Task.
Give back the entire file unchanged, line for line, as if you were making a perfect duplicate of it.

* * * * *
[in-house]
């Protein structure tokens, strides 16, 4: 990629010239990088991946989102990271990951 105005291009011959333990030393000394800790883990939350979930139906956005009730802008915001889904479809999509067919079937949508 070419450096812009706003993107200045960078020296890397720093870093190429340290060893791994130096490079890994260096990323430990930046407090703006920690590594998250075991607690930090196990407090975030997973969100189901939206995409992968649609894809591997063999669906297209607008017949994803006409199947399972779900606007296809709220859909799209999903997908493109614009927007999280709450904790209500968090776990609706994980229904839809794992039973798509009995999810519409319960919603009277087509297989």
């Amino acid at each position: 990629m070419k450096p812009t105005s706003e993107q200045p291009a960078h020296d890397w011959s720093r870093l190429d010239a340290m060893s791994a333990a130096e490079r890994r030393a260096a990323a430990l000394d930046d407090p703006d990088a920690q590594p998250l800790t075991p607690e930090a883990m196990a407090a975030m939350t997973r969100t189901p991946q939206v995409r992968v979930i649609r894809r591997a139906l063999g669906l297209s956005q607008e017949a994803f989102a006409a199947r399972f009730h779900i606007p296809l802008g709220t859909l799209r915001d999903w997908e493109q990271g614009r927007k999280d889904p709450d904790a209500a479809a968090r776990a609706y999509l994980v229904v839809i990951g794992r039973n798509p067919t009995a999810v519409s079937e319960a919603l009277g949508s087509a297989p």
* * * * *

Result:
[in-house]
């Protein structure tokens, strides 16, 4: 990629010239990088991946989102990271990951 105005291009011959333990030393000394800790883990939350979930139906956005009730802008915001889904479809999509067919079937949508 070419450096812009706003993107200045960078020296890397720093870093190429340290060893791994130096490079890994260096990323430990930046407090703006920690590594998250075991607690930090196990407090975030997973969100189901939206995409992968649609894809591997063999669906297209607008017949994803006409199947399972779900606007296809709220859909799209999903997908493109614009927007999280709450904790209500968090776990609706994980229904839809794992039973798509009995999810519409319960919603009277087509297989």
């Amino acid at each position: 990629m070419k450096p812009t105005s706003e993107q200045p291009a960078h020296d890397w011959s720093r870093l190429d010239a340290m060893s791994a333990a130096e490079r890994r030393a260096a990323a430990l000394d930046d407090p703006d990088a920690q590594p998250l800790t075991p607690e930090a883990m196990a407090a975030m939350t997973r969100t189901p991946q939206v995409r992968v979930i649609r894809r591997a139906l063999g669906l297209s956005q607008e017949a994803f989102a006409a199947r399972f009730h779900i606007p296809l802008g709220t859909l799209r915001d999903w997908e493109q990271g614009r927007k999280d889904p709450d904790a209500a479809a968090r776990a609706y999509l994980v229904v839809i990951g794992r039973n798509p067919t009995a999810v519409s079937e319960a919603l009277g949508s087509a297989p």